[CR]Early cyclists & Ford autos...


Example: Production Builders:Cinelli:Laser

Date: Sat, 26 Jan 2002 19:02:34 -0500
To: classic list <Classicrendezvous@bikelist.org>
From: "Roy H. Drinkwater" <roydrink@mac.com>
Subject: [CR]Early cyclists & Ford autos...

note: boring history follows...

As a personal interest, I'm quoting some information about Tom Cooper (my wife, Janet's great uncle), Barney Oldfield & Henry Ford from Ford, the Men and the Machine by Robert Lacey:

"..in the spring of 1902...he (Ford) had found himself another patron: Tom Cooper, a cycling champion who, through exhibitions and endorsements, had made himself rich on the bicycling craze of the 1890's, and who wanted to make the switch to the latest speed craze..."

"By early May, Henry Ford and Tom Cooper were in partnership constructing two machines with Cooper's money, both of them named after famous express trains of the time: "The Arrow" and "999." Henry Ford's 999 was then the largest and most powerful American car ever built, nearly ten feet long, rated at seventy horsepower, with four massive cylinders, each of them the size of a small powder keg..."

"But 999 was a difficult car to drive. Tom Cooper tried a test drive in it and promptly thought better of his motor-racing ambitions. He brought in another friend, another cyclist, Barney Oldfield, who was something of a daredevil, and though Oldfield had never actually driven a motorcar before, he accepted the challenge. "I might as well be dead" he said, "as dead broke."..."

"Henry Ford, however, had reached another dead end. On October 25 1902, when it won its victory, 999 had not even been his, for he had a falling out with Cooper and had sold the car to him. Henry had caught Cooper "in a number of sneaky tricks," reported Clara (Ford) to her brother Milt (Bryant) on October 27, 1902. Cooper she explained, "was looking out for Cooper and Cooper only." * This, of course, was precisely what all Henry's previous partners would have said about Henry."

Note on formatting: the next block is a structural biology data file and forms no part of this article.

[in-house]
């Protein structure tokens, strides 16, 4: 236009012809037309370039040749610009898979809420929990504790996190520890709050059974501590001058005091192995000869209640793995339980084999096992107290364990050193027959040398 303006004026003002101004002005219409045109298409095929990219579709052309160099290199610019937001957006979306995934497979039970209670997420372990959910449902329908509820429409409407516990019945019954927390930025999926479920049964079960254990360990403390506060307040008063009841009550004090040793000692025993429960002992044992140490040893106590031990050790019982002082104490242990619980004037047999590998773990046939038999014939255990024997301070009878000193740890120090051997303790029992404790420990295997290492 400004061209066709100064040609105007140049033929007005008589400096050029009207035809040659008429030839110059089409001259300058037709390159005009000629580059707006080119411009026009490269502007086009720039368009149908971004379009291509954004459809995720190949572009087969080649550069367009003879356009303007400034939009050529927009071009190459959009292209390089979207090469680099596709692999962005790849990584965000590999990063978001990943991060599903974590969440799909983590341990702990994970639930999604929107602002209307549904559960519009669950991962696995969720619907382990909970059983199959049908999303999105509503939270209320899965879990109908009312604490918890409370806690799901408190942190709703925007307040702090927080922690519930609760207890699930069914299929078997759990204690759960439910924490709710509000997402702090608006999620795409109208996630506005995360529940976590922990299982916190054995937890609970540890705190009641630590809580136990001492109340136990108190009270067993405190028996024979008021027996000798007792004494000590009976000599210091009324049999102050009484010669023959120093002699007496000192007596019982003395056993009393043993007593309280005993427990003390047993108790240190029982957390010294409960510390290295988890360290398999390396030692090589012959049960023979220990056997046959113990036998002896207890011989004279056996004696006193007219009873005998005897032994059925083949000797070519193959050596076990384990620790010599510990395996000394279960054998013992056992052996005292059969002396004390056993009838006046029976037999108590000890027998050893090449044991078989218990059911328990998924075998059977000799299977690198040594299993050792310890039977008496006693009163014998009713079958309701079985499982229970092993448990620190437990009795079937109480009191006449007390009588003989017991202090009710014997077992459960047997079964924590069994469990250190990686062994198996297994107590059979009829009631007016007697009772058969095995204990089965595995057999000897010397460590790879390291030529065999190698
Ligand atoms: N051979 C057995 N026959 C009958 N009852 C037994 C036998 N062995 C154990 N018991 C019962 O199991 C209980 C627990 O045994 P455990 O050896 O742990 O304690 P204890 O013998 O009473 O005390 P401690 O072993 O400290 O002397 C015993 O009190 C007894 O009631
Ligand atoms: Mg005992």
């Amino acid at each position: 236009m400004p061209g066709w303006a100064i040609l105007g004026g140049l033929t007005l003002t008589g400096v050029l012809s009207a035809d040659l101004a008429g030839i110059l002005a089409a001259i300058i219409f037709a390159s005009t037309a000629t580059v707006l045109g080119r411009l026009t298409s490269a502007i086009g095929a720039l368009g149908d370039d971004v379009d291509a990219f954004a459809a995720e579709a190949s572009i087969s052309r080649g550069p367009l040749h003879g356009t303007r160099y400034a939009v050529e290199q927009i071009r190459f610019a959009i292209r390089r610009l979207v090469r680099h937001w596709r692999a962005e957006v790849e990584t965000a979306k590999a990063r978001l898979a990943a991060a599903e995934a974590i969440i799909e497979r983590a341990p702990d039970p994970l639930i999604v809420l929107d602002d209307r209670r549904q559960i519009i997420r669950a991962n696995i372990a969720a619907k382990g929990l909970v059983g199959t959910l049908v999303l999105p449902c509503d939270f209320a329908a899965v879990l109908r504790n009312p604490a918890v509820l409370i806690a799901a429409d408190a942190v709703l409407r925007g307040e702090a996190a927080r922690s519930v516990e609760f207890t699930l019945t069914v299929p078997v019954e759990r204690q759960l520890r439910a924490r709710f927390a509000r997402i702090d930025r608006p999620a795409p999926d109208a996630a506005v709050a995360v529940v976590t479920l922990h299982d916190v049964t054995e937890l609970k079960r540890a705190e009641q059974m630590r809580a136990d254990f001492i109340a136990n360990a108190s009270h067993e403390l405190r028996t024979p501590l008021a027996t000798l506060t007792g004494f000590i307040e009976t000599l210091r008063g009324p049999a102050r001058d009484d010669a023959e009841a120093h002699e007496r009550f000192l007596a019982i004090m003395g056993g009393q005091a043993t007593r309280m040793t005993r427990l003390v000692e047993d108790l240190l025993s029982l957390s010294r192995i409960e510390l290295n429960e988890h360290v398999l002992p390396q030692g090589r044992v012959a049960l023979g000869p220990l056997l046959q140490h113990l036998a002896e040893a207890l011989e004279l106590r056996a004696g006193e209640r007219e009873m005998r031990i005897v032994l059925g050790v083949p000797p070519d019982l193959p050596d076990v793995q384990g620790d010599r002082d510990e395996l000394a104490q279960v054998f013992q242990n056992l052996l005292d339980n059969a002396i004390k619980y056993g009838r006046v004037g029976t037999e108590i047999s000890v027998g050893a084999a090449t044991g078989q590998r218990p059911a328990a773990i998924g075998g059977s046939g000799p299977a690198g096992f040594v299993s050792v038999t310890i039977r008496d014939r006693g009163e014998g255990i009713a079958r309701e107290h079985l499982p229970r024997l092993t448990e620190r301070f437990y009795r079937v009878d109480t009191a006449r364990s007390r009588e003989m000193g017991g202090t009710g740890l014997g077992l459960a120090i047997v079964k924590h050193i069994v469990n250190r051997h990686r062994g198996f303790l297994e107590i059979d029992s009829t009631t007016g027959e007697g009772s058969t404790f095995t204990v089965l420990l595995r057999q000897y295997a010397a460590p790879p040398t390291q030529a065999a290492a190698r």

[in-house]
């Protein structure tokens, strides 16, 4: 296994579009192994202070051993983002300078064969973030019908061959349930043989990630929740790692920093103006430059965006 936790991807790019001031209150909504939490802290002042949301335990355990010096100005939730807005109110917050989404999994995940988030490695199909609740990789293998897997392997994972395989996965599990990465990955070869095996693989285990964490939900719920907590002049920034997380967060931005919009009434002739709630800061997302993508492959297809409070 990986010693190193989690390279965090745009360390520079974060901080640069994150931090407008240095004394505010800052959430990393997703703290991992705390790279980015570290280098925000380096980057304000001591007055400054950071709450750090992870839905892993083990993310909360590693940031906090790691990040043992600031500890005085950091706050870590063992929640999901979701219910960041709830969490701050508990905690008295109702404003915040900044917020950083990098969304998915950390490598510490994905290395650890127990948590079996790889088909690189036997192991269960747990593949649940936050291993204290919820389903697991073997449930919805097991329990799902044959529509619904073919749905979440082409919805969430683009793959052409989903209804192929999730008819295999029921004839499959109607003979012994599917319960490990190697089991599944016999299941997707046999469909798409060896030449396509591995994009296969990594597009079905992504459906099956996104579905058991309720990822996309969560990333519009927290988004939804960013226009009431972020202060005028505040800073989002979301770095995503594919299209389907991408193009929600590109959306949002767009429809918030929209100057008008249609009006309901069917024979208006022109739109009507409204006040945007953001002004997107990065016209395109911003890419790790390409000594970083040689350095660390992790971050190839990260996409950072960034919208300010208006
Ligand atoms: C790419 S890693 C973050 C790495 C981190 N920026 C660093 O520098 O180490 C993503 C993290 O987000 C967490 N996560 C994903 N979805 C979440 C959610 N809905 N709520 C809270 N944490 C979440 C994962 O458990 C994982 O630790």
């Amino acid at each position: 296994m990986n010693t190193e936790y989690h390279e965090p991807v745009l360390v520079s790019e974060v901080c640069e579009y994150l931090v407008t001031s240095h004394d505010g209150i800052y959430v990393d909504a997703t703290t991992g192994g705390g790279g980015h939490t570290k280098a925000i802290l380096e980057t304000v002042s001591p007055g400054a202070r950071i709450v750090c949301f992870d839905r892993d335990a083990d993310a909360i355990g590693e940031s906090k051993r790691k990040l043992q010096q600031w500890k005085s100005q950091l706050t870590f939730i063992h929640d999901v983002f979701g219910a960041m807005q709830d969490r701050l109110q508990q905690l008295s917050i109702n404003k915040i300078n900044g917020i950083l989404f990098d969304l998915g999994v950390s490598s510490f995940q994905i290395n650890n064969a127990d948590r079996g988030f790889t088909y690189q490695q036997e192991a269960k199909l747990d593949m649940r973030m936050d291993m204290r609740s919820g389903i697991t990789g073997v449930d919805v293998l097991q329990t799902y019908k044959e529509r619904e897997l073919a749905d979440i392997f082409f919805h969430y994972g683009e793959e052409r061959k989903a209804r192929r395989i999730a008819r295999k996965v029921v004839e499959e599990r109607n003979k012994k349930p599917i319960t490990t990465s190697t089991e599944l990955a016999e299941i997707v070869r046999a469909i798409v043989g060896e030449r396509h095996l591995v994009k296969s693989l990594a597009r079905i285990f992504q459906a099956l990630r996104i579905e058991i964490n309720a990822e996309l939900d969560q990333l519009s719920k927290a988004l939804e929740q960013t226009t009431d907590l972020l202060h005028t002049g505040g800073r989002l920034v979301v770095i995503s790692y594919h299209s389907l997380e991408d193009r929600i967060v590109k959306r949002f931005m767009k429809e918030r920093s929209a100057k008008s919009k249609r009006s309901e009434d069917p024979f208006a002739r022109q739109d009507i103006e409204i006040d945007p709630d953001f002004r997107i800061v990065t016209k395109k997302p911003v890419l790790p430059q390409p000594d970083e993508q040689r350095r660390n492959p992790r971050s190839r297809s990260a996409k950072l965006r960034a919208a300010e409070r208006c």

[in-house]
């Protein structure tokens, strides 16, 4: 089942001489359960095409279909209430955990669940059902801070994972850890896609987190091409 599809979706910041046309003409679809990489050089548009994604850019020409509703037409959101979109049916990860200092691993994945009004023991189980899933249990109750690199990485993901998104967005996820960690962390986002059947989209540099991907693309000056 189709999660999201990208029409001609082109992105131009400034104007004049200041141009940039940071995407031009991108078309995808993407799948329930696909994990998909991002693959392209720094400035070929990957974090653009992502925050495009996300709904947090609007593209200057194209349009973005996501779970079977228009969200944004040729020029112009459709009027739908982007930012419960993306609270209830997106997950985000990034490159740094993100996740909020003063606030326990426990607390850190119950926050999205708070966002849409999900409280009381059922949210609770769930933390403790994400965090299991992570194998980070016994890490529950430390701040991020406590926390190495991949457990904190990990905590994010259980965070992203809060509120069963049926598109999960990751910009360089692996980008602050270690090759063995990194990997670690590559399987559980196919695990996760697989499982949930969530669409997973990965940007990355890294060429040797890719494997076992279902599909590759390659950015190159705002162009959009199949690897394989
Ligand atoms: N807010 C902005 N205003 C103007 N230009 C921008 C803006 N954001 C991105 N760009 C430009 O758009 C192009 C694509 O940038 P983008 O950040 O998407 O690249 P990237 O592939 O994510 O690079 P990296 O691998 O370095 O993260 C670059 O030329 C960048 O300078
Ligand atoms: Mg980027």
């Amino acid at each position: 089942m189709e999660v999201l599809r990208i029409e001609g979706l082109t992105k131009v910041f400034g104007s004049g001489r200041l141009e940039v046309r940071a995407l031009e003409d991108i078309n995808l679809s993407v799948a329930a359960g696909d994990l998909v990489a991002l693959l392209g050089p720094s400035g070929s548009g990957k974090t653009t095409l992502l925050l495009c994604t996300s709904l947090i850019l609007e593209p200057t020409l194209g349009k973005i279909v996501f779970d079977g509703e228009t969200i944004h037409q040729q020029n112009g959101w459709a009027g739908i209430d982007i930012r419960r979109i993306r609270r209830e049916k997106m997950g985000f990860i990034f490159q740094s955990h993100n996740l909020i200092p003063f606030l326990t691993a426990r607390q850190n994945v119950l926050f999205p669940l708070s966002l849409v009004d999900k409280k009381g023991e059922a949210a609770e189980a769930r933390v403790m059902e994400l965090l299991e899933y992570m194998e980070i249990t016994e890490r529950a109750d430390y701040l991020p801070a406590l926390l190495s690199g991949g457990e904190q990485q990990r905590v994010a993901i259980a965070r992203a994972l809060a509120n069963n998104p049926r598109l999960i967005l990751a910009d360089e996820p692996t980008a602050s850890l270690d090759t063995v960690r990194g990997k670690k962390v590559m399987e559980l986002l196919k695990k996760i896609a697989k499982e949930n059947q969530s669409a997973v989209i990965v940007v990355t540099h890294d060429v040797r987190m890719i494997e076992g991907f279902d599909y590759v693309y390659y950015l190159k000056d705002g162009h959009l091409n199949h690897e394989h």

"There had been talk of Milton Bryant and Henry forming some sort of racing circus and traveling around the country with Cooper, and Clara was very pleased that this would not now happen. "I am glad we are rid of him, " she wrote to her brother. "I would not like you or Henry to travel with him. He thinks too much of low down women..." (...this is the part Janet laughs at)

* Lacey further explains that Ford was arranging another company in mid-1902:

"Henry surrendered a half interest in all his patents, tools, models, and drawings, promised to hand over one of his two racing cars on completion, and also undertook to devote his time to building a model of the proposed passenger car...This was all promised at the time when Henry was supposed to be completing his racers for competition that autumn in collaboration with Tom Cooper. Rather than Cooper's "sneaky tricks," it appears more likely that it was Henry's new agreement with Malcomson that ended Henry's racing partnership with the cycling champion."

Also, about a famous Ford engineer & executive Charley E. Sorenson: "Ford had got to know Sorenson in 1902 while he was working on his racer 999, for the young Dane, muscular and athletic, was a bicycling friend of Tom Cooper, and Cooper had brought Sorenson in on the project to make models - or "patterns"- of various components out of wood."

Roy "history, it's the past!" Drinkwater Lititz "12 miles on the road today!", PA

Jerry Moos wrote:
>This was largely due to the great popularity and easy affordability of
>automobiles and gasoline in America, and the consequent decline in bicycle
>use. As a child, I had read of Barney Oldfield's fame as an early auto
>racer, but only some years after did I realize that he first achieved fame
>as a bicycle racer. Oldfield's career adjustment, I think, illustrates
>the speed with which cars displaced bicycles as the principal means of
>transportation, particularly in America, where Henry Ford's pioneering of
>mass production technology